There are reveries so deep, reveries which help us descend so deeply within ourselves that they rid us of our history. They liberate us from our name. These solitudes of today return us to the original solitudes.
How is it possible not to feel that there is communication between our solitude as a dreamer and the solitudes of childhood? And it is no accident that, in a tranquil reverie, we often follow the slope which returns us to our childhood solitudes.
The human being taken in his profound reality as well as in his great tension of becoming is a divided being, a being which divides again, having permitted himself the illusion of unity for barely an instant. He divides and then reunites.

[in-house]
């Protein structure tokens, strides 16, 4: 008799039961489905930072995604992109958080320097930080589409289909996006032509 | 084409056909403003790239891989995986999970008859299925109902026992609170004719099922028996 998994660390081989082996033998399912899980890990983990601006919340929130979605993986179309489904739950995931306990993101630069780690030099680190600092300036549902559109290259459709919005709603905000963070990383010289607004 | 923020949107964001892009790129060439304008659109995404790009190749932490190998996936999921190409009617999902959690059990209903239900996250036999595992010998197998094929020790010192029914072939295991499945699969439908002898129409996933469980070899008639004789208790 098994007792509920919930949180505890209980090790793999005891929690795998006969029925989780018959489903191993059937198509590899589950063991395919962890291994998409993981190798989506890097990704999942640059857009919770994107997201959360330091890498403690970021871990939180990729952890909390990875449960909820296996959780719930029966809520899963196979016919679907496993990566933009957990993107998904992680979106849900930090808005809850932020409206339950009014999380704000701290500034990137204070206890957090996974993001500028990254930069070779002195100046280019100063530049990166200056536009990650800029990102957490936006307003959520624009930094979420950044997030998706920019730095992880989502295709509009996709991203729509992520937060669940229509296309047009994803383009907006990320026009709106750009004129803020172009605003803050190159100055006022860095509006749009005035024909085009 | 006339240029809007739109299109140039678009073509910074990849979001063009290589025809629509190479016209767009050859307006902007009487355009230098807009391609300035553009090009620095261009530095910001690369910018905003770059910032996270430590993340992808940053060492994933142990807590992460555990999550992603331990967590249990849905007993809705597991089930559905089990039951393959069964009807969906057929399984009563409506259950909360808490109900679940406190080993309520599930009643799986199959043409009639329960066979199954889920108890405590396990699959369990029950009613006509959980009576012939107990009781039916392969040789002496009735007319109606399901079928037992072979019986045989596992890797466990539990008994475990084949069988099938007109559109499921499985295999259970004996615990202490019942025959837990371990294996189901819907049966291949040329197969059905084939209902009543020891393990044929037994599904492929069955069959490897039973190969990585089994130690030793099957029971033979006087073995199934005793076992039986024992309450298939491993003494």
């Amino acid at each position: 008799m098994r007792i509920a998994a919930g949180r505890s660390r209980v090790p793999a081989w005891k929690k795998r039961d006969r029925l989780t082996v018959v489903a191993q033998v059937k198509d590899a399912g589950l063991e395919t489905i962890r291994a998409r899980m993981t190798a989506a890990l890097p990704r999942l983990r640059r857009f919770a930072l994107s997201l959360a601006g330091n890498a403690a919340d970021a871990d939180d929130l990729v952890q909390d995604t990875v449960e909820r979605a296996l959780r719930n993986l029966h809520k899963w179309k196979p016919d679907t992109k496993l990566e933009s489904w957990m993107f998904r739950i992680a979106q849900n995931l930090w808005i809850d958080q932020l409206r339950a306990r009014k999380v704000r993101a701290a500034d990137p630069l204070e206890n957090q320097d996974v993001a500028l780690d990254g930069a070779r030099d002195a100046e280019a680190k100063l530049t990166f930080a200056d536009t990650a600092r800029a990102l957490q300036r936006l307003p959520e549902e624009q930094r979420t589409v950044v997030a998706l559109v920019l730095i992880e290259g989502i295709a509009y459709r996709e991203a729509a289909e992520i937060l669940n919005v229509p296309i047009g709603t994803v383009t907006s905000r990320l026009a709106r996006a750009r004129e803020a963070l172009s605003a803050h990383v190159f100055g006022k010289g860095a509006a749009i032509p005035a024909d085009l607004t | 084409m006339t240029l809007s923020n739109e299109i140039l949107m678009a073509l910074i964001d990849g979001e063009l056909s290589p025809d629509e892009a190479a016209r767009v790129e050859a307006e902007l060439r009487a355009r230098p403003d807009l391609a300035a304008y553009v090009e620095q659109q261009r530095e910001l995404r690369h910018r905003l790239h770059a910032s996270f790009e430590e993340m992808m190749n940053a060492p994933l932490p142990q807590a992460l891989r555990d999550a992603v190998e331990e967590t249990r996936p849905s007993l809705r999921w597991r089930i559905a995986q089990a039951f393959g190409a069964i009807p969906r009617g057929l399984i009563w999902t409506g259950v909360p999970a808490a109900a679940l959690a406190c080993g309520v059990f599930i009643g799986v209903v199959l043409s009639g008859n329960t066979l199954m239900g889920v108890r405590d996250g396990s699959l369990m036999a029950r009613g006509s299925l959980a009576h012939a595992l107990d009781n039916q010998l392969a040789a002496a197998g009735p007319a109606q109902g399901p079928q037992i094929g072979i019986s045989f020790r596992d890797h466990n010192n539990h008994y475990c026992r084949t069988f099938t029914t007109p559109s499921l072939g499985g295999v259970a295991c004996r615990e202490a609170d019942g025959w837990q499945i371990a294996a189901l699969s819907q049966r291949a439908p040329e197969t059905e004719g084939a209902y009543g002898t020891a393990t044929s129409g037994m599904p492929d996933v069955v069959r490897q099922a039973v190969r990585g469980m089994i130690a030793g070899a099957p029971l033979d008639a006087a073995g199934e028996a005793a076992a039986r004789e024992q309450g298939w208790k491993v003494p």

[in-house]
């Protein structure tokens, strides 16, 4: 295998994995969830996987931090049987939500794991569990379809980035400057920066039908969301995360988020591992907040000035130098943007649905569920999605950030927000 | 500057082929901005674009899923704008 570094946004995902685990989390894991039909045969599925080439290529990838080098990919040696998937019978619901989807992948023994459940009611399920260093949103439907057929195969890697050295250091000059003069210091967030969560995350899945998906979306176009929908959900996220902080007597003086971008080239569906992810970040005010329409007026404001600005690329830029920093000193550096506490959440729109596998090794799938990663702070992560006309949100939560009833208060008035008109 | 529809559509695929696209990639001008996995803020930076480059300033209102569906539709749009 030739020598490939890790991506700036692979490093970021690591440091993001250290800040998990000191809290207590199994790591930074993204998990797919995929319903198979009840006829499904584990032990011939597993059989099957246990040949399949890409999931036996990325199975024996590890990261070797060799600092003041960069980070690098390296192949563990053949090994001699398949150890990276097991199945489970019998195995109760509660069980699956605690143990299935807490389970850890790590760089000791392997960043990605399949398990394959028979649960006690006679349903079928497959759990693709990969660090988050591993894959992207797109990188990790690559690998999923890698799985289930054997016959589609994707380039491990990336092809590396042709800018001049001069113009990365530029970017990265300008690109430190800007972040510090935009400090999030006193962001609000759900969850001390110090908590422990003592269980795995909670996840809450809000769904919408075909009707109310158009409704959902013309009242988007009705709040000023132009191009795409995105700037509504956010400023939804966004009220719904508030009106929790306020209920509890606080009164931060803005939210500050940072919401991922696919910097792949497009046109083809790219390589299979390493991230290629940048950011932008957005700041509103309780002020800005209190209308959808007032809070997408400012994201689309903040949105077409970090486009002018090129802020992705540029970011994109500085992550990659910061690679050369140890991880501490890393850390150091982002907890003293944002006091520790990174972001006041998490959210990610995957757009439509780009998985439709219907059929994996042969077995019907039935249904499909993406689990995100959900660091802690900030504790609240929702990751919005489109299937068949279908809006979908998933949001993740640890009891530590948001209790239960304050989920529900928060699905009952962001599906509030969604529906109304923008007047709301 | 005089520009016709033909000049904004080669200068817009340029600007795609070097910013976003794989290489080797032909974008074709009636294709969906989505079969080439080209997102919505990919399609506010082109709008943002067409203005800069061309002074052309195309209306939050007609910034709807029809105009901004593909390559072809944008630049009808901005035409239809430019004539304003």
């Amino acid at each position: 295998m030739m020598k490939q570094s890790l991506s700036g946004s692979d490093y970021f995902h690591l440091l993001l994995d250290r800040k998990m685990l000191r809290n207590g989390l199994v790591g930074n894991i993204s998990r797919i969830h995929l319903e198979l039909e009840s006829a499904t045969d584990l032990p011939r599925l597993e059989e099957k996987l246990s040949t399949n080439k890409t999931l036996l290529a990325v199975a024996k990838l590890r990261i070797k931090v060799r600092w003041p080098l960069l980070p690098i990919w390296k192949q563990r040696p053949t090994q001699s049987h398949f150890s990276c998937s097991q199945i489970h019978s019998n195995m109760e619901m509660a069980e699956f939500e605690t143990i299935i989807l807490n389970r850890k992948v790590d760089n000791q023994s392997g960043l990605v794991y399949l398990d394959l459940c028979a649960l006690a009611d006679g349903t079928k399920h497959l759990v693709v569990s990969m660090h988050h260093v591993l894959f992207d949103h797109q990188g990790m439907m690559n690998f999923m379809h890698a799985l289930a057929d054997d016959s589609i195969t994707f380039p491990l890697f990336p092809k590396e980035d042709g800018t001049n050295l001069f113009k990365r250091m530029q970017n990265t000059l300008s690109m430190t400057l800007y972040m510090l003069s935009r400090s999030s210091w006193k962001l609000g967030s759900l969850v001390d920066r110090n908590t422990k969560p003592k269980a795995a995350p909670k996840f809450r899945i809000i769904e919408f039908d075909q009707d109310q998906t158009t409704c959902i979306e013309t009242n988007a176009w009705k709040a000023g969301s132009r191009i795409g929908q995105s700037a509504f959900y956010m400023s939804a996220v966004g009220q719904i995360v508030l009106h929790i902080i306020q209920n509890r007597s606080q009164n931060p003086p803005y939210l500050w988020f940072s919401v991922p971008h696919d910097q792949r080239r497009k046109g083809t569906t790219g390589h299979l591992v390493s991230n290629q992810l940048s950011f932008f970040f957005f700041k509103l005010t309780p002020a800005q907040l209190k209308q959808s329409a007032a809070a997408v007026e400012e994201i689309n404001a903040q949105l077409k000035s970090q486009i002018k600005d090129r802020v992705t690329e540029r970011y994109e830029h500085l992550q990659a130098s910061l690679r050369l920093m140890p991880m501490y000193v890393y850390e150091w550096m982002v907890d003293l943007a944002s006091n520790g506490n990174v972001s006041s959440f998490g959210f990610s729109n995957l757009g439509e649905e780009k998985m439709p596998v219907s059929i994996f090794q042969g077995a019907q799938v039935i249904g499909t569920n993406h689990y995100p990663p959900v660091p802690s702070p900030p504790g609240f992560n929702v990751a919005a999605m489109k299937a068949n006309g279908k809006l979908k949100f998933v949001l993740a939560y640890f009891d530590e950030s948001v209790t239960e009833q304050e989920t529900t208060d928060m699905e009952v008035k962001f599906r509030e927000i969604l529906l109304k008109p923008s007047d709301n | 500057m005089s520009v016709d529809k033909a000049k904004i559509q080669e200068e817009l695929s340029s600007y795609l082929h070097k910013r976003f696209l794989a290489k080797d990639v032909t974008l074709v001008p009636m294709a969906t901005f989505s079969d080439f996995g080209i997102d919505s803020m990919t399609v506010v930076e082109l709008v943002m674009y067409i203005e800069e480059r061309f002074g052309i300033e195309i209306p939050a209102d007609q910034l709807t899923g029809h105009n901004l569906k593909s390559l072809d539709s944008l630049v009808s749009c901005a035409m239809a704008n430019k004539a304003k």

Nothing is forgotten in the processes of idealization. Reveries of idealization develop, not by letting oneself be taken in by memories, but by constantly dreaming the values of a being whom one would love. And that is the way a great dreamer dreams his double. His magnified double sustains him.
A book is a human fact; a great book like Seraphita gathers together numerous psychological elements. These elements become coherent through a sort of psychological beauty. It does the reader a service.